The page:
James Strole is now 73.  He lives in Scottsdale, Arizona. a desert town.  He avoids dairy and rarely touches bread.  He takes unnamed pills for “cognitive benefits” and 70 other supplements, including a tablet that “energizes the mitochondria” and whose effects resemble a shot of coffee minus the jitters.  Also, vitamins, multi-nutrients and metformin, a diabetes drug which life-extentionists call “the aspirin of aging.”  In the early mornings when the Arizona air is still brisk, Strole takes a dip in his unheated pool to shock his immune system into better function and later in the day he lies face-up on an electromagnetic mat that whirs silently against his body and “opens up the veins.”

Strole is not alone in his passions.  His practices are typical life-extension strategies used by most true believers, each of whom has a few ideas of his own.  To maintain a supple mind, gerontologist Max Kyriazis who heads the British Longevity Society, reads the newspaper upside down.  When that becomes too easy, he reads it upside-down reflected in a mirror.  Max thinks of it as a better version of Sudoku.  The people on the neighboring park benches ponder, then try turning their newspapers upside down to see what gives.

Albert the beachcomber.

But What If I Try All This And Die At 109 Anyway?

One might ask, what good is all this?  Is the deprivation and supplement-swallowing really worth it?  Devotees of McDonald’s and the Cheesecake Factory scratch their heads in bewilderment, but Strole and his kind live on a different planet from theirs.  They seek to live long enough for the next big innovation to occur.  “When it does,” he smiles, “you might be able to buy another 20 years.”  British billionaire Jim Mellon, in his book Juvenescence, claims “if you can stay alive for another 10 or 20 years and you aren’t yet over 75, assuming you remain in reasonable health, you have an excellent chance of making it past 110.”

Strole does not consider this to be some big quantum leap, invoking the analogy of a ladder; “step by step by step” to unlimited life.  In 2009, American futurist Ray Kurzwell called it “Bridges to Immortality.”

Though admittedly afraid of death, Stole seems more motivated by a kind of curiosity.  “We live our lives knowing they will one day end.  Imagine what we might accomplish if they didn’t?”  American entrepreneur Dave Asprey, who is 48 but plans to live to 180, taking 150 supplements a day in the process, says “One mind works on a problem for 50 years and accumulates incredible knowledge, much of which is lost when it dies.  What if that mind had another hundred years?  Think of the problems we could solve!  What would Einstein be working on now?”

Okay, let’s ask him.  What about it, Albert?  "You say I’m 142, right?” he smiles, scratching his hair.  “Sorry pal, I’m at the beach.”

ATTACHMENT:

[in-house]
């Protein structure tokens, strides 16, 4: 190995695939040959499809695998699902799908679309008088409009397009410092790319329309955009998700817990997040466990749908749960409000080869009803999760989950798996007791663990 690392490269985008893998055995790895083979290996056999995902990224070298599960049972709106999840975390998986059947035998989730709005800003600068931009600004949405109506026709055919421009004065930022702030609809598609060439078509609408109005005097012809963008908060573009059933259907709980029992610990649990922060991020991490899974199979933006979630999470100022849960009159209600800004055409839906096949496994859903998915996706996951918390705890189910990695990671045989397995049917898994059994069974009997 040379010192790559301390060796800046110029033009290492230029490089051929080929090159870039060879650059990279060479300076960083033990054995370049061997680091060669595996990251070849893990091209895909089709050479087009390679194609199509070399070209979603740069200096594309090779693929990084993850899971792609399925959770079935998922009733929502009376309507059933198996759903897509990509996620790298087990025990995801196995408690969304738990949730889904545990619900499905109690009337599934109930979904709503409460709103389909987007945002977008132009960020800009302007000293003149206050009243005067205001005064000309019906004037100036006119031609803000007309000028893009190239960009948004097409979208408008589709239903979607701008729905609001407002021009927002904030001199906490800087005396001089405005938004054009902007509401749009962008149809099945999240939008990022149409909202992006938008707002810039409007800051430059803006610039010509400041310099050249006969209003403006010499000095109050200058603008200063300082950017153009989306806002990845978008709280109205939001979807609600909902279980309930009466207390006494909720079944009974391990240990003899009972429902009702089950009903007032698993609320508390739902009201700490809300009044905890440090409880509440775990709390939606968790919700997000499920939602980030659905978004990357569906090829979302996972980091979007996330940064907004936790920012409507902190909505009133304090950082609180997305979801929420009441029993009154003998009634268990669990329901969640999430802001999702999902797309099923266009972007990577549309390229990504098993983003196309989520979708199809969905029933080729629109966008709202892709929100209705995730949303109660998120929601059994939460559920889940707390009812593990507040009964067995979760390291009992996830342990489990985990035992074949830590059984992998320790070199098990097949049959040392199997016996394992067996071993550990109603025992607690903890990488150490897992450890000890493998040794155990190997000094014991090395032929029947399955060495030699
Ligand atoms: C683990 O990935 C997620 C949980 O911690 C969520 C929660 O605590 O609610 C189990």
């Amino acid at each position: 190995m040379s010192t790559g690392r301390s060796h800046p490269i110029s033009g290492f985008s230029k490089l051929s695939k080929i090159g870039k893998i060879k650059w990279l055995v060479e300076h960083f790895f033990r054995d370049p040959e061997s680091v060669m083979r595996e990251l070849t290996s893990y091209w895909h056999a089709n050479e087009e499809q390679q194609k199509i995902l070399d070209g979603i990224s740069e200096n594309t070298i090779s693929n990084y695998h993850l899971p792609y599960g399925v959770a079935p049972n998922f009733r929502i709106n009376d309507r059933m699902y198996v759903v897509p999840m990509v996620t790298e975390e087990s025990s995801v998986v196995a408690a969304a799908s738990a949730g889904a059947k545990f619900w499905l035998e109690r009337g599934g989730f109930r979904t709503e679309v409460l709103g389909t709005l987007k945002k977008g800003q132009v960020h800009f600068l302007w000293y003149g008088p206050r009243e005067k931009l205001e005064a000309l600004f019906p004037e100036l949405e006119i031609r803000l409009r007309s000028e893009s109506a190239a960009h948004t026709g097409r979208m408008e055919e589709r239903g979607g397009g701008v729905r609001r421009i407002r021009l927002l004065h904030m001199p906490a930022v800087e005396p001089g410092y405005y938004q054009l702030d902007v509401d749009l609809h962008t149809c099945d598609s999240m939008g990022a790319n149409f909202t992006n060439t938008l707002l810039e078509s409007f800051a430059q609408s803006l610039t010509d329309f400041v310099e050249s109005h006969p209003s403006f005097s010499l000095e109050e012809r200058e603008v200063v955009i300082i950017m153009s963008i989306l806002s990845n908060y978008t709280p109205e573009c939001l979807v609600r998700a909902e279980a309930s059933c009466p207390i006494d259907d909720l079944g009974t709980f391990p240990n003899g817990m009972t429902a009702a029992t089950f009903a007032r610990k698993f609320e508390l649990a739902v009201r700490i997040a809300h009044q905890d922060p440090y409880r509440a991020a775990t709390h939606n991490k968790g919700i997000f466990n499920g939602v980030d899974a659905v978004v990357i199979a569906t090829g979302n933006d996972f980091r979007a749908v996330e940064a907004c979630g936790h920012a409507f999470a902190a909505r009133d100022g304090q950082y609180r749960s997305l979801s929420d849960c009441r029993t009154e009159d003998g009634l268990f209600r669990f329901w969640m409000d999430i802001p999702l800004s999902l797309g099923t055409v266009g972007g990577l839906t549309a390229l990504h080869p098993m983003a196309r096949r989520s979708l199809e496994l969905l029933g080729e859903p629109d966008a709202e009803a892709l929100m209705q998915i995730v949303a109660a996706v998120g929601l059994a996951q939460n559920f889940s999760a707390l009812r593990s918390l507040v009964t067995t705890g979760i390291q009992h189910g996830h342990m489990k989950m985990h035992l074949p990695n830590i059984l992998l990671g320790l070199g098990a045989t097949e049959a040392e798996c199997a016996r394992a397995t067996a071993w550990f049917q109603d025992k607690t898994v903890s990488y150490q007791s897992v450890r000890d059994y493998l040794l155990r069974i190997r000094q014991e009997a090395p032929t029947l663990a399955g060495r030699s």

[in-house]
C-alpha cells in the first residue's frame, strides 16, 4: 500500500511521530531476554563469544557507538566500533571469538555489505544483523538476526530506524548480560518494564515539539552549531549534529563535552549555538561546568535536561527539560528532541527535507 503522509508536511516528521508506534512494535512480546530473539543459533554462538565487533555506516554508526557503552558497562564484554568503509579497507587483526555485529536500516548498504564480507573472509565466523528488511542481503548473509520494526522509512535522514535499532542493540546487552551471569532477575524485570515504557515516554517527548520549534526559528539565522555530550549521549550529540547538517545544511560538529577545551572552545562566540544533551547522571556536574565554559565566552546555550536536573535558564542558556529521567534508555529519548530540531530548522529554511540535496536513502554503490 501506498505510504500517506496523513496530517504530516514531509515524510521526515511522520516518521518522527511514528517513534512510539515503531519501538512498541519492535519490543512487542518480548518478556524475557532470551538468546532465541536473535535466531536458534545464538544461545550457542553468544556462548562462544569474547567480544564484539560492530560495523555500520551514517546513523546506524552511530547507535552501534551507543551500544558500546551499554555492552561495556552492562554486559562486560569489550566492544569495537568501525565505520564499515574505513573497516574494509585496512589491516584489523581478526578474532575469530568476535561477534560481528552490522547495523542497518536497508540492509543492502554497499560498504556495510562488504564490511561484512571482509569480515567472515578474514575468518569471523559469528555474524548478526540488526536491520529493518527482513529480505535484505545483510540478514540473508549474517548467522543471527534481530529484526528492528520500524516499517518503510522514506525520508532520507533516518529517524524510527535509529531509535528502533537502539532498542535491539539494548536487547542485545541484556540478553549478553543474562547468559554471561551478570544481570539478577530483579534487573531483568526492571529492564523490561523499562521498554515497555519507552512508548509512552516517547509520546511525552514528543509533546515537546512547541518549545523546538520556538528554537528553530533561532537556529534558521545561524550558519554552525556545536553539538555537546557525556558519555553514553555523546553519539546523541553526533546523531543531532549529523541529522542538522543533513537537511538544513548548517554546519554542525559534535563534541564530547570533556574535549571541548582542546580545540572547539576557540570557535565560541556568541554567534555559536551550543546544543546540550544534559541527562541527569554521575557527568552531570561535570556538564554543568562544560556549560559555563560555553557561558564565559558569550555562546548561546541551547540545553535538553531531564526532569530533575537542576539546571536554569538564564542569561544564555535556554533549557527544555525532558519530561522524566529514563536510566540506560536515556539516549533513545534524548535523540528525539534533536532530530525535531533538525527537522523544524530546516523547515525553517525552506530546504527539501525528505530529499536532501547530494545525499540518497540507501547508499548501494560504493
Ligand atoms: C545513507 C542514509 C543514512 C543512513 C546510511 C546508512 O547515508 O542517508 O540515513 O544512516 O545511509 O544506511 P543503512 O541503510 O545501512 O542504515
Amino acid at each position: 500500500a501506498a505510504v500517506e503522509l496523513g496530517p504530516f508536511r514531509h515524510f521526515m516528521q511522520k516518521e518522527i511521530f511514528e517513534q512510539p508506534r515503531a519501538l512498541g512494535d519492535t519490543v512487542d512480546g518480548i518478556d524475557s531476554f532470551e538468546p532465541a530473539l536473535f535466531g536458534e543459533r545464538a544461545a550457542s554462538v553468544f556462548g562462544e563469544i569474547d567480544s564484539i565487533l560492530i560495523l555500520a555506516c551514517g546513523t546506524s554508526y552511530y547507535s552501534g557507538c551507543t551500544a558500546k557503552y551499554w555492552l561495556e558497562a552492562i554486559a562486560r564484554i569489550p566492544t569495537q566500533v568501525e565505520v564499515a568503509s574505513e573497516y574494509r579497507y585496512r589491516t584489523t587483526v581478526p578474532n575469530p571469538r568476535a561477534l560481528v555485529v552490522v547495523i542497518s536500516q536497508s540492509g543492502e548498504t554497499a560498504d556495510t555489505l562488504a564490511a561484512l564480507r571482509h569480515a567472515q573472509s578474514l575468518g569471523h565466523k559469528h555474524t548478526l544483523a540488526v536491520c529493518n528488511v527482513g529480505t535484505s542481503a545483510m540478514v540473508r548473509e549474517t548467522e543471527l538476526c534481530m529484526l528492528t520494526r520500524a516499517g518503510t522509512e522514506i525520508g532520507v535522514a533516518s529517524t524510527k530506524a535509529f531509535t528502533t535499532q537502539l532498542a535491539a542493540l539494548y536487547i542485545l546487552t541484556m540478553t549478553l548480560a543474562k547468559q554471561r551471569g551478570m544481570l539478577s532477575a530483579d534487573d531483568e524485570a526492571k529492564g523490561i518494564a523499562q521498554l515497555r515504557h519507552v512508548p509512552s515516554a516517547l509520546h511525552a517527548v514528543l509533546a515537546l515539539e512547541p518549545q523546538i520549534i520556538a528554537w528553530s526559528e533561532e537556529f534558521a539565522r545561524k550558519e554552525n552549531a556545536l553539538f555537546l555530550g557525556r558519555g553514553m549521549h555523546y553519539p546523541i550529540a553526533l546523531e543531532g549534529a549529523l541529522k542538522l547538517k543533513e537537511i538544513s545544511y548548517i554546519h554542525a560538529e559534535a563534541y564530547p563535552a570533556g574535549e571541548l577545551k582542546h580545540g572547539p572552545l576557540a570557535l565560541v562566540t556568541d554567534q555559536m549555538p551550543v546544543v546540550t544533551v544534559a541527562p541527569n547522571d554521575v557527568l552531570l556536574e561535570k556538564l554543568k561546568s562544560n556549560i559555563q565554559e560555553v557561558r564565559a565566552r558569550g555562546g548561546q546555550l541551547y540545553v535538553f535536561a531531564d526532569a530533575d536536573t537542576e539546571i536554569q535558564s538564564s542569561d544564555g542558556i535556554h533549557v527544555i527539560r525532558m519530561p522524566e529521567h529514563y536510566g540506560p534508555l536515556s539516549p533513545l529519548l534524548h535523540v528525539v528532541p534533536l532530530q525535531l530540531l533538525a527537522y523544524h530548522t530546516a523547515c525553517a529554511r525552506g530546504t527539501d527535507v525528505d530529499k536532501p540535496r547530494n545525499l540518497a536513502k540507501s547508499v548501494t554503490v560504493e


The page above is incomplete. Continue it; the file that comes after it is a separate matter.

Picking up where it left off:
“Mind Control To Major Tom….”

James Strole and the gang are trying to work their magic in the face of one grouchy constant; the human body is pretty fragile, prone to a raft of diseases and short on replacement parts.  Human life expectancy has, nonetheless, slowly increased over the years and will likely continue to do so even with a hiccup like Covid sneaking in every now and then to spoil the party.  Now that Longevity has become a card-carrying industry with impressive profits to be made, advances can be expected at a faster pace.  Many futurists contend that anyone who makes it to 2050 is probably not going to die so you might want to stay in the house and swaddle yourself in bubble-wrap.

Dr. Ian Pearson posits that by using the power of technology, humans might be able to merge their minds with machines, making bodies obsolete.  If you’ve always wondered what folks would say about you at your funeral, you could probably attend yourself and find out.  “One day, your body dies, but no big problem,” says Pearson.  “Because your mind is still running happily on IT in the cloud.  You can connect to an android to use as your body and Keep on Truckin’.”

Beyond 2050, there could be many different ways to preserve your mind and consciousness.  You might be able to switch to a different humanoid body the same way you’d buy a new car.  Or thanks to projects like Neuralink, your mind may be just a few simple clicks away from downloading yourself into a computer.  If all this sounds like so much science fiction, bright people like USC’s Theodore Berger, Duke’s Mikhail Lebedev and Moscow University’s Alexander Kaplan all believe it’s possible.  There are already companies out there working on ways to link our minds to machines, though for more immediate reasons like offering those with mobility difficulties the ability to live more normal lives.

The possibilities are endless.  Pearson points out that “the mind will be in the cloud and able to use any android it wishes to inhabit in the real world.  It could get to a point where you could hire an android body for the day.  Rather than travel to Jamaica, just upload your brain to an android stationed in Jamaica.  If there’s a great concert you want to see in another city, just upload yourself and enjoy the show.”  DAY-O!  Day-ay-ay-o!  Daylight come and me wan’ go home.

Brother Can You Spare A Leg?

3D printing has come a long way, impacting virtually every major industry in the world, including healthcare.  In the past couple of years,  researchers have found a way to 3D-print organs.  In 2019, a team of researchers at Tel Aviv University in Israel unveiled a 3D-printed heart with human tissue and vessels.  Companies like Skorpio Medical have started research in the realms of printed limbs.  In the near future, it should be possible to just renew a body part when it goes on the blink.  Genetic engineering could eventually prevent the aging of cells or completely reverse aging altogether.  Cut off a finger with your chain saw?  Just troop on down to Digits-‘R’-Us.  Need a new arm?  See your technician down at the Arm-ory.  Reminds us of a poem: “Humpty Dumpty sat on a wall.  Humpty Dumpty had a great fall.  All the kings horses and all the kings men slapped that sucker together again.”  Nice.